1. Shield Sheafson appears in the prologue of Beowulf. He was a king of the Danes, and had recently died; the beginning of the story is his funeral. His name is also translated as Scyld Scefing, Skjoldr, and others.
2. The Danes loved him;
he they carried to the sea's surf, his dear comrades, as he himself had bid, when he yet wielded words, that friend of the Scyldings, beloved ruler of the land, had ruled for a long time; there at the harbour stood with a ringed-prow, icy and keen to sail, a hero's vessel; they then laid down the beloved prince,
He was buried in the manner he had requested, and twice he is called "beloved".
3. His son was named Beowulf (or Beow), but this is not the same Beowulf as the titular character (Beowulf of the Geats, who names his father as Ectheow). Beowulf the Scyld had a son named Half-Dane. Half-Dane had four children; his sons Heorogar, Hrothgar, and Halga, and one daughter, Yrsa. Hrothgar is the aged king of the Danes to which Beowulf of the Geats offers his aid.
Here is a video about the charaters of Beowulf, started at the section pertaining to Shield Sheafson for your convenience:
In a warrior society, a tribal chief or king must exhibit all the attributes prized in a society that is at war on a constant basis. Appropriately, Beowulf begins with just such a king, Scyld Sheaf-Child, whom the Danes view as the ideal warrior-king:
Often Scyld Sheaf-child [or Sheaf-son] scattered his enemies,/captured their mead-halls and cowed their leaders/ . . . /that all those peoples around his borders/over the whale-road [the ocean] had to obey him. . . Now that is a good king!
The Beowulf poet accomplishes two important goals by beginning the poem with this description of Scyld: 1) he provides the model of a great warrior king in Scandinavian and Anglo-Saxon societies and 2) as we learn a few lines later, Scyld founds the dynasty that begins with his son Beow (sometimes call the "other Beowulf"), who then fathers Halfdane, who in turn fathers three sons and one daughter--Heorogar, Halga the Good, Hrothgar, and Yrsa (or Ursa).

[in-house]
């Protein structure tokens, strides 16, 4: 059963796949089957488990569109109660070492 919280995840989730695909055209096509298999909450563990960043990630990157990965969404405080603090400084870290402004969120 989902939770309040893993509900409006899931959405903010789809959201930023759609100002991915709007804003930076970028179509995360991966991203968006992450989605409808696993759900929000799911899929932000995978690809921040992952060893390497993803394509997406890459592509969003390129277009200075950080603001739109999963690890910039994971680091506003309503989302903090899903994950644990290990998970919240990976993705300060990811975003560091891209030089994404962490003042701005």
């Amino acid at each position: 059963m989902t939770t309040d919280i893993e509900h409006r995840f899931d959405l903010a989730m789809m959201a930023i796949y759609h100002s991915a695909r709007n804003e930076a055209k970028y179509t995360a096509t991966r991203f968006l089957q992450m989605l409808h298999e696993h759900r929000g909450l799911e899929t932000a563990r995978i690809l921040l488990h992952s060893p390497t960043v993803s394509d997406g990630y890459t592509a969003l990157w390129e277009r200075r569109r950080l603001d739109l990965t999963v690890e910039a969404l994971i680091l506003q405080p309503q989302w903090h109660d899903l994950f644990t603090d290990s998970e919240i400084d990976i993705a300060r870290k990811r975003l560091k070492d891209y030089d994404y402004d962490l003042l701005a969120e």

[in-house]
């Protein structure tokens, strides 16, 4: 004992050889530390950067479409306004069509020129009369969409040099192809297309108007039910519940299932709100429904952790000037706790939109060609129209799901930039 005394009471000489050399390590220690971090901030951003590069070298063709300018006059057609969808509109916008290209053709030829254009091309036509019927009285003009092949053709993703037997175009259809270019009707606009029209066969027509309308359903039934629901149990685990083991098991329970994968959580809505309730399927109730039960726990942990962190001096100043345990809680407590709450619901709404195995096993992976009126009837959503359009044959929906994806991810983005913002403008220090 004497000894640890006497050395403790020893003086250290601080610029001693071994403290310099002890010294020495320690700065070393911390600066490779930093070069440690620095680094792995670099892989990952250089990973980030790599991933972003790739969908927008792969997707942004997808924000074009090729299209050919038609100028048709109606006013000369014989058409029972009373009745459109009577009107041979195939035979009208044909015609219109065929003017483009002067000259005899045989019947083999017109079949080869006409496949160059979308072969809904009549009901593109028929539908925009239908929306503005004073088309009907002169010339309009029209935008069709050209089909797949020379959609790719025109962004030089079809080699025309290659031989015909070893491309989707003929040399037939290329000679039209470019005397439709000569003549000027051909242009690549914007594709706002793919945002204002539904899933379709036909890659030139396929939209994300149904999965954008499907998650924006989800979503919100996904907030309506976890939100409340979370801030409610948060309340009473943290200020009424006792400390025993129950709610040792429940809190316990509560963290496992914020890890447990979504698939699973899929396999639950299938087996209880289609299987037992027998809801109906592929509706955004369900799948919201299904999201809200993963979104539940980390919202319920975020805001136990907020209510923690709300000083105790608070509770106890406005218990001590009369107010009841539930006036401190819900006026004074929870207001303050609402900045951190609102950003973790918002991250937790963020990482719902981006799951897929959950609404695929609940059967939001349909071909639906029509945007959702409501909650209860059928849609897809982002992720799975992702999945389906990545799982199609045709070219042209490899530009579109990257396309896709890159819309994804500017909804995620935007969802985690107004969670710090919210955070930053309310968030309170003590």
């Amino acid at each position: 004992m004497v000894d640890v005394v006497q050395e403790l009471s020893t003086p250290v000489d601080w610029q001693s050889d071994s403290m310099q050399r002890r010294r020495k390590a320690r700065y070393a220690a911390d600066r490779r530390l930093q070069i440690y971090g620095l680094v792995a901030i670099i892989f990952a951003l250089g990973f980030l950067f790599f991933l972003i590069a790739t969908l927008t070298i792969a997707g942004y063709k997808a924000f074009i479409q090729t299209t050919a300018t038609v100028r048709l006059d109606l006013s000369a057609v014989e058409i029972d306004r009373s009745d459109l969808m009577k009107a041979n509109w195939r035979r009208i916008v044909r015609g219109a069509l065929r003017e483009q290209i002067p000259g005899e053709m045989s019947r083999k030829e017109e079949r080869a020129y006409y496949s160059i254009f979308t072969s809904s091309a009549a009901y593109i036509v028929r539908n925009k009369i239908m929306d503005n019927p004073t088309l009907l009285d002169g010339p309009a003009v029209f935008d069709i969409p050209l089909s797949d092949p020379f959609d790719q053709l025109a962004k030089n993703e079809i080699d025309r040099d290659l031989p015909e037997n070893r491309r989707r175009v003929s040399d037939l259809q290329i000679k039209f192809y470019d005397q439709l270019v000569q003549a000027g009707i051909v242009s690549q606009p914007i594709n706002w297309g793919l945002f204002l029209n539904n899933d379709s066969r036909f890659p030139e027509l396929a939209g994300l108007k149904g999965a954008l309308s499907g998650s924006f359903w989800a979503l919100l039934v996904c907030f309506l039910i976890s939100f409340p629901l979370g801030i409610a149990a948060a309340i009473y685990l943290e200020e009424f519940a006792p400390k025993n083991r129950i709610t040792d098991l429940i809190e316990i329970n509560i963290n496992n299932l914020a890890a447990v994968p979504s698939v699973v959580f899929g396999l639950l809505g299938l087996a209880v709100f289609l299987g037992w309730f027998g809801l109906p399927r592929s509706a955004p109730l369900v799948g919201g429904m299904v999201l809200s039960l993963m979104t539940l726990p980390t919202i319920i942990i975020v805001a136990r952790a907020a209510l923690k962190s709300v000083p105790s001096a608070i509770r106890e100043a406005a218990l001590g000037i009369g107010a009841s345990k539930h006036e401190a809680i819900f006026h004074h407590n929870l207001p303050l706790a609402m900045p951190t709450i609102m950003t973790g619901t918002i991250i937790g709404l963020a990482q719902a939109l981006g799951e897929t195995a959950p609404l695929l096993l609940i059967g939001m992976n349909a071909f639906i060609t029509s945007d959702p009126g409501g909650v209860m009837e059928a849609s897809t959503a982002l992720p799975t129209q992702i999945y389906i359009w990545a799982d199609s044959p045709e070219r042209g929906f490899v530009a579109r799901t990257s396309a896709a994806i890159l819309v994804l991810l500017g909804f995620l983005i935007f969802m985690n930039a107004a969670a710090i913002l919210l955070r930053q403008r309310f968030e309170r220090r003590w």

As we see when Beowulf introduces himself to Hrothgar as Ecgtheow's son, in this society, one's lineage is all important. Family history and, more important, family honor and courage become the initial measure of a warrior who has yet to prove himself. In both Scandinavian and Anglo-Saxon societies, if one's family has a dishonorable history, all descendants of that family are, at first, assumed to be dishonorable. In the case of Scyld Sheaf-child and his descendants, however, any descendant of a "good king," such as Hrothgar, is presumed to be a good warrior-king.
In sum, then, the opening lines describe both a model warrior-king and explain that Hrothgar, who will be a key figure in the first half of the poem, is a descendant of that "good king" and can therefore be expected to be like his ancestor.